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South Asian Literature Festival – an overview – good and bad

South Asian Literature Festival – an overview – good and bad

Britain’s primary platform for home-grown authors and Asian-inspired works delivers much but improvements would make it better still…

IT MAY have got more compact and modest this year compared to its previous three, but the South Asian Literature Festival still managed to pull some punches and land some cool blows.

Despite this and the best of intentions, there were also some misses at this year’s festival from October 23-November1.

For, there were two particular highlights – the closing event on Friday (November 1) which saw 2012 Booker nominated-author Jeet Thayil and Amit Chaudhuri discuss Mumbai and Kolkata in a discussion, themed ‘Addictive Cities’ – see here

The other was the marvellously loquacious and gracious Amish Tripathi, who on his first visit to London (official or otherwise) mesmirised his audience with a mixture of philosophy, humour and humility in ‘Epic Stories – From Mythology to Imagination’ last Tuesday (October 29) as festival co-director and compere for that session Bhavit Mehta, let Tripathi tell very much his own story.

His trilogy of books, headed by his debut novel, ‘The Immortals of Meluha’, has been a million-plus, ker-ching-type best-seller in India, and has revived interest in Hindu stories, which he regards really as ancient histories, replete with philosophy that should not be necessarily seen through the prism of a particular religion, (more of that later in another story).

While those two talks were of particular note, there were four other sessions we covered – ‘Distant Traveller, The Life and Work of Attia Hosain’; ‘Speaking Out! Queer Desi Literature’; ‘Reporting Across Borders, India & Pakistan’; and the opening event, Asian Britain, A photographic History’. ‘Reporting Across Borders’ is covered here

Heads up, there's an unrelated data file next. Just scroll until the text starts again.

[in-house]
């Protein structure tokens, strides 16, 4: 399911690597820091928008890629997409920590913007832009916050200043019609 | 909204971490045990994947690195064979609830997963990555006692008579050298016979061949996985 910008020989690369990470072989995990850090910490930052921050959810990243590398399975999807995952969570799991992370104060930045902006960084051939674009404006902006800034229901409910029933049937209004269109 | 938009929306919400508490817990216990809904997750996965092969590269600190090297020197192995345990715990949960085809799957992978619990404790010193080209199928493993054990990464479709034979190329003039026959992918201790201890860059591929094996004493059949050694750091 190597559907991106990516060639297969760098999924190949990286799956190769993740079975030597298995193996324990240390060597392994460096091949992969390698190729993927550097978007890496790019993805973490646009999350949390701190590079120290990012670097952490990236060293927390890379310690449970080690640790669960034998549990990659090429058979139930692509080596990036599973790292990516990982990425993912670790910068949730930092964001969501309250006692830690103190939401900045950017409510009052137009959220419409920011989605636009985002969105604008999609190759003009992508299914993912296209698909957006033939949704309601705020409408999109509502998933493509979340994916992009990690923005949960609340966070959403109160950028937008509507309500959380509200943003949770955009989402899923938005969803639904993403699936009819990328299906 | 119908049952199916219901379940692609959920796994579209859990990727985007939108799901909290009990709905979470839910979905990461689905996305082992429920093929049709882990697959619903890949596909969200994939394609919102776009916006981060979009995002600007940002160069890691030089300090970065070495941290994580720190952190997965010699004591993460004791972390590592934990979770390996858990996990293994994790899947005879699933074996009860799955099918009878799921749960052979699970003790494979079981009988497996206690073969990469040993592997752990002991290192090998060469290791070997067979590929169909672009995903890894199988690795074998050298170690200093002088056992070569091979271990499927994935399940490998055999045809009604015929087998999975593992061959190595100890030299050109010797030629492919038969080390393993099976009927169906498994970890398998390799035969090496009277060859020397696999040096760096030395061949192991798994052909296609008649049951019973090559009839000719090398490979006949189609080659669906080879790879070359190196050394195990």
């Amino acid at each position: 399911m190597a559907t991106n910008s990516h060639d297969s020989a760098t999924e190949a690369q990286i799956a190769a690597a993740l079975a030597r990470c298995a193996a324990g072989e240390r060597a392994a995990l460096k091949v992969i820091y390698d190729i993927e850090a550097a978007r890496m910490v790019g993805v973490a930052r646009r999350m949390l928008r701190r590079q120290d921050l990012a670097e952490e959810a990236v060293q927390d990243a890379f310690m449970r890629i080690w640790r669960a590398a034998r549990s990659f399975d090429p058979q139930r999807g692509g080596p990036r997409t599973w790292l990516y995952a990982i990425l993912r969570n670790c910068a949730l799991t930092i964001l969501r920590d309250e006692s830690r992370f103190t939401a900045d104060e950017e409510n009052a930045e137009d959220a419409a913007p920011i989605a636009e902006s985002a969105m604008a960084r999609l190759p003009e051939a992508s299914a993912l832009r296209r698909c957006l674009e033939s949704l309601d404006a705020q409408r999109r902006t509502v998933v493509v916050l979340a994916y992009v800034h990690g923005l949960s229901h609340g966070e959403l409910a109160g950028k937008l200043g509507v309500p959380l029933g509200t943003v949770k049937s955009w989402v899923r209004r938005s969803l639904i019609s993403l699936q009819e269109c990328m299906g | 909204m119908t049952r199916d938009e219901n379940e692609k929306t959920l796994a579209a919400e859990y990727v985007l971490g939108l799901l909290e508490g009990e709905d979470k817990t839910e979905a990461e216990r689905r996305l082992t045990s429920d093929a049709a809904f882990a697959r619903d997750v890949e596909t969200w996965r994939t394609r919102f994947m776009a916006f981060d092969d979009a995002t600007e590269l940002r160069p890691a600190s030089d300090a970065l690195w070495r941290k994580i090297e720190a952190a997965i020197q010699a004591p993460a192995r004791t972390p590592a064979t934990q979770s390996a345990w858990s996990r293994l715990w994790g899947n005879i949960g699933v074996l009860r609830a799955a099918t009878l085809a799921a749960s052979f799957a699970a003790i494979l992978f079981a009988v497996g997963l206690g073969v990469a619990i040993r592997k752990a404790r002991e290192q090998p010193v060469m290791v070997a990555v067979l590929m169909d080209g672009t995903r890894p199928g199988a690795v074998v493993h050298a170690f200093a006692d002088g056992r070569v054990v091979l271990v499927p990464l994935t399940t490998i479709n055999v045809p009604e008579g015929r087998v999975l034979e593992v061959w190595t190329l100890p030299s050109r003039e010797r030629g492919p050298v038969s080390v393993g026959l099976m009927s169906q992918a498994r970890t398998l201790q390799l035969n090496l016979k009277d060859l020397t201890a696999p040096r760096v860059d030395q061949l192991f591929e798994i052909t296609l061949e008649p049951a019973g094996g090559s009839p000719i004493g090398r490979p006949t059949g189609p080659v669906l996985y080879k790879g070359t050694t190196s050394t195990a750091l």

If we had to pick a favourite – the last event, ‘Addictive Cities’, was remarkable for the Thayil’s contribution, which was almost as hypnotic and powerful as the drugs consumed by his characters in ‘Narcopolis’.

Elsewhere, the others all had something to recommend them, but in overall terms, the quality of debate varied quite markedly, and this was often down to the moderators and how they wanted to frame the debate among the panellists.

‘Speaking out! Queer Desi Literature’ was a well-attended event and there was a real opportunity to delve a little deeper into issues surrounding supressed or marginalised voices.

While it was great to see and listen to open and frank discussions about homosexuality, sexuality, gender roles and identities within the UK South Asian community, too much of the time the debate was general and superficial, and did not get underneath the subjects to an audience that was already sympathetic and probably aware to a degree.

Director and scriptwriter Aleem Khan’s short film clip about a transgender Indian man trapped in the UK in more ways than one – perhaps better crystallised the issues; and both his and Bobby Tiwana’s own personal testimonies powerfully addressed the need for more education and understanding and gave genuine insights into family issues faced by many whom do not conform to often enforced stereotypes.